Over the last couple of years, Weezer have managed to emerge from their downward spiral of the early 2010s to become a relevant powerhouse in the world of US indie-rock once again, largely thanks to their surprisingly good 'White' album in 2016. And while we are all eagerly excited about their long-awaited 'Black' album, set to arrive in March, the band stunned us all by dropping a surprise covers album instead. Dubbed the 'Teal' album, the record is a ten-track compilation of unreleased cover versions that the group have saved over the years, all brought together in a wild cacophony of bonkers behaviour.
Obviously spurred on by their recent cover of Toto's 'Africa', a single that was made real thanks to an online campaign, the group have brought a collection of extremely different songs for this release. Not keen on exploring the lesser-known realms of any artist's back catalogue, Weezer have strictly kept to the hits on this full-length, and despite instant reservations about their choices, have delivered an exceptionally well-recorded and fun release in the process. Managing to confidently create new versions of 'No Scrubs', 'Mr. Blue Sky' and Black Sabbath's 'Paranoid' is now easy feat, and yet Weezer have managed to be courteous and respectful throughout each and every one of these new covers.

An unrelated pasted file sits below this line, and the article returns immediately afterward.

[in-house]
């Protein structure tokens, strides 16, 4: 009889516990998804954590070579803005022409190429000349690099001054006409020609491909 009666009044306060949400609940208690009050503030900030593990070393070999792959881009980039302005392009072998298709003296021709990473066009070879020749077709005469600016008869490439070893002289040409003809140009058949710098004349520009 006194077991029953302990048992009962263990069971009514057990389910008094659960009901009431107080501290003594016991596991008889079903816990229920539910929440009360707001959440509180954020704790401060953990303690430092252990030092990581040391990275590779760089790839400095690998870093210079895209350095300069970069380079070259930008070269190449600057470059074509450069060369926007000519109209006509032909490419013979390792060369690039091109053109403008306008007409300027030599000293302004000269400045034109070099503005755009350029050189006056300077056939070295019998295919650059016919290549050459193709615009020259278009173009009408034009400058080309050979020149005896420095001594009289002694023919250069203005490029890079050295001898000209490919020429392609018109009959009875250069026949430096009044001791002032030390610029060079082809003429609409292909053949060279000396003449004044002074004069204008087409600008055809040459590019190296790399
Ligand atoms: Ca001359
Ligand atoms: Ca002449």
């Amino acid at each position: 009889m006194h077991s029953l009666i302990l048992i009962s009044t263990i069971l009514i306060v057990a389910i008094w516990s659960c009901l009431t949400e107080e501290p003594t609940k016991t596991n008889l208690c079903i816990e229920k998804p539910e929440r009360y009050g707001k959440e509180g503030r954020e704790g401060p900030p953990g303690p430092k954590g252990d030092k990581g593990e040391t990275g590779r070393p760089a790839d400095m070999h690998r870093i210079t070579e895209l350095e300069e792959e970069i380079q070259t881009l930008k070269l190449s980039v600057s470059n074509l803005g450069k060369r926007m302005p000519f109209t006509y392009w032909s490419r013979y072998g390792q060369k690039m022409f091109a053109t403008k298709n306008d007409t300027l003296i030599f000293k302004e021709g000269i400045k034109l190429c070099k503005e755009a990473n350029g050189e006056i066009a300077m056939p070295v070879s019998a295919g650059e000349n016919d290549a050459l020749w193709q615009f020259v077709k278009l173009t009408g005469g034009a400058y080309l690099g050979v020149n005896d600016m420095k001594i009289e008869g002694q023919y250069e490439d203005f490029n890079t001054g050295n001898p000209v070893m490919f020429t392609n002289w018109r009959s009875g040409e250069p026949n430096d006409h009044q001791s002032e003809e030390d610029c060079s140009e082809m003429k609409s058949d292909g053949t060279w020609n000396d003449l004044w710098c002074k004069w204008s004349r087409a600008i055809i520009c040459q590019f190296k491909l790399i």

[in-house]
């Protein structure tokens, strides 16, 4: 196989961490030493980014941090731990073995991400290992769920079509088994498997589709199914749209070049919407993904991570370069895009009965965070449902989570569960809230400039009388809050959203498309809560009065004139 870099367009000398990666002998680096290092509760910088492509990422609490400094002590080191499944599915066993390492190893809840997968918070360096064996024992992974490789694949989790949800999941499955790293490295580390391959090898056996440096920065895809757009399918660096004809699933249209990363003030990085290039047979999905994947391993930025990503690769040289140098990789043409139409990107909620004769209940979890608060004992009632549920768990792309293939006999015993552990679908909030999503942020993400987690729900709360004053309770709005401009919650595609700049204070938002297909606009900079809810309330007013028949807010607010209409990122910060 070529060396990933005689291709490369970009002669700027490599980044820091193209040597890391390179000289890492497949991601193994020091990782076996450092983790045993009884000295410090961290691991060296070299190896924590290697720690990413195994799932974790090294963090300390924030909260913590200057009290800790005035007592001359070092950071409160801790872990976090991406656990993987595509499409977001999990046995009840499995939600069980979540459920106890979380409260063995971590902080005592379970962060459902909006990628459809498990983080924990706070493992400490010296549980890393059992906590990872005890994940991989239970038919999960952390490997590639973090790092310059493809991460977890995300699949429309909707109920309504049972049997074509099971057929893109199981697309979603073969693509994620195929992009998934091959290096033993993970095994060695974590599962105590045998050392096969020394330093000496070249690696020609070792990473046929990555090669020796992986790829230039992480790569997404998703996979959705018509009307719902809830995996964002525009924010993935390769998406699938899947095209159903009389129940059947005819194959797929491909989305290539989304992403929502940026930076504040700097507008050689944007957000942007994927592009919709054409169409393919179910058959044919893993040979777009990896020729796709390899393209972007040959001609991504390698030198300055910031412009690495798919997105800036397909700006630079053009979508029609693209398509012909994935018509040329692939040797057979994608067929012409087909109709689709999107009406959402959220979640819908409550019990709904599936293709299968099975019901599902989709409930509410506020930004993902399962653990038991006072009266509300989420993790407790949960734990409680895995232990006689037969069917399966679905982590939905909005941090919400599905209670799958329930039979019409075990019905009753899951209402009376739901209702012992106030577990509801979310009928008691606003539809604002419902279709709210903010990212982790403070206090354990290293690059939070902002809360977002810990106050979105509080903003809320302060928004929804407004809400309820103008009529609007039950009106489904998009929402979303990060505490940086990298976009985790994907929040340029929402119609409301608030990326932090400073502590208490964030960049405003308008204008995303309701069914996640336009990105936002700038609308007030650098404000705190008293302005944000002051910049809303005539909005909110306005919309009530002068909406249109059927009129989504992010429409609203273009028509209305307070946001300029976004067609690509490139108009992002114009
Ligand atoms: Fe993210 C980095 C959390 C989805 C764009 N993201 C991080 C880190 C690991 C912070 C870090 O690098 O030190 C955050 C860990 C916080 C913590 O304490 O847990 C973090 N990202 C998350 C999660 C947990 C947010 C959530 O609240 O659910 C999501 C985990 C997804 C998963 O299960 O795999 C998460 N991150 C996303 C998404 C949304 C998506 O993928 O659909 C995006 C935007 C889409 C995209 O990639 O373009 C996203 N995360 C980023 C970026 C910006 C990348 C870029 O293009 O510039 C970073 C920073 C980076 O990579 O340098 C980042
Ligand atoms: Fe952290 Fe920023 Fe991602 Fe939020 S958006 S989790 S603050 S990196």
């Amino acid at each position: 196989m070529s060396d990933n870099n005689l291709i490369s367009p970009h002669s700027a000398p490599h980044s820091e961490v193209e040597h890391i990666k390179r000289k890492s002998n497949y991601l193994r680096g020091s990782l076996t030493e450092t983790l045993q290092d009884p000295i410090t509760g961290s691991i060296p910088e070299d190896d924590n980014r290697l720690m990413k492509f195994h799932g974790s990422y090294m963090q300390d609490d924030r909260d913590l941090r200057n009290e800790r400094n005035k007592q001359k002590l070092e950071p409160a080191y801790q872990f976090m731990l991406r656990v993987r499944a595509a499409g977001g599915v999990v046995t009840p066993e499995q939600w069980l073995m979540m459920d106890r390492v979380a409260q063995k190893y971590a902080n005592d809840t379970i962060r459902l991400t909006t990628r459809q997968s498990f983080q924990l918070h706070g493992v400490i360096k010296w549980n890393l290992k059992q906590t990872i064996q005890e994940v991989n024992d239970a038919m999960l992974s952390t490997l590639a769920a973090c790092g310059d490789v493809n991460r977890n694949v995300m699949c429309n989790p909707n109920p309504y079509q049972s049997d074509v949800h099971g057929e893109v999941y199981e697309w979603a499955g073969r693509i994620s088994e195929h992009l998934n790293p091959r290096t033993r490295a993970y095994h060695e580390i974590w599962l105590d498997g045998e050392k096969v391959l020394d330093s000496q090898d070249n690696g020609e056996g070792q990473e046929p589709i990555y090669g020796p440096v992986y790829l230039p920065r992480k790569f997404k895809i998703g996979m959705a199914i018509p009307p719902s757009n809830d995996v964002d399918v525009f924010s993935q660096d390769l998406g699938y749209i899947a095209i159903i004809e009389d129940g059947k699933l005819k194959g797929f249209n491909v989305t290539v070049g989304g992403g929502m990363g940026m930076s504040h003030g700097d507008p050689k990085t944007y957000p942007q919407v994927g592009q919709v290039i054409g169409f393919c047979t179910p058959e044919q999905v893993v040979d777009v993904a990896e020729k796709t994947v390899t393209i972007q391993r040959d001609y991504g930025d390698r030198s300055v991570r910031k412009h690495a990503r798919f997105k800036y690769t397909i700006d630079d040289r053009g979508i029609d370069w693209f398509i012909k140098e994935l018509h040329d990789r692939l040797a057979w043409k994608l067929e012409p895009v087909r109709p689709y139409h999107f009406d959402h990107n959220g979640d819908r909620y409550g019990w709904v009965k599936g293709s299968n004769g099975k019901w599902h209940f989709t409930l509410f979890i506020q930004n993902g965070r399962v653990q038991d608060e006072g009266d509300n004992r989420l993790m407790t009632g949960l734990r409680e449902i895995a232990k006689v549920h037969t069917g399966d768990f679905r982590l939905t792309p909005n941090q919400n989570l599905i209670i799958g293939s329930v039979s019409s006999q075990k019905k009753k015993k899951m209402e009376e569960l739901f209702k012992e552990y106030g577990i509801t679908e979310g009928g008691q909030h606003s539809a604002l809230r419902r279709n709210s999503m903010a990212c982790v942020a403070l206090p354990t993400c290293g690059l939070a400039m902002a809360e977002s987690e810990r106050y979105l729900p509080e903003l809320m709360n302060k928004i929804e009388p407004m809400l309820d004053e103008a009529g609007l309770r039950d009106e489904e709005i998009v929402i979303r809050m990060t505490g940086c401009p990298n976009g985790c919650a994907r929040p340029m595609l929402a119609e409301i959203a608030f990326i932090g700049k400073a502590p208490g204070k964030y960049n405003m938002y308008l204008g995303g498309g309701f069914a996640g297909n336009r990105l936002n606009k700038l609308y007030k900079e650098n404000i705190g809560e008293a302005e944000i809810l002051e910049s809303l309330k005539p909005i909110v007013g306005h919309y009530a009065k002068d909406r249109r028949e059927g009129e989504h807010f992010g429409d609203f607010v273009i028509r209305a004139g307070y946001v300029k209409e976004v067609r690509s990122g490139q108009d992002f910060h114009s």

The joy and exuberance that these songs emit give us huge confidence as the band look to enter their 25th year in the public eye. The 'Teal' album is a charming and wonderful experience to enjoy, and sets a precedent for what kind of atmosphere can expect when the 'Black' album finally arrives in the near future.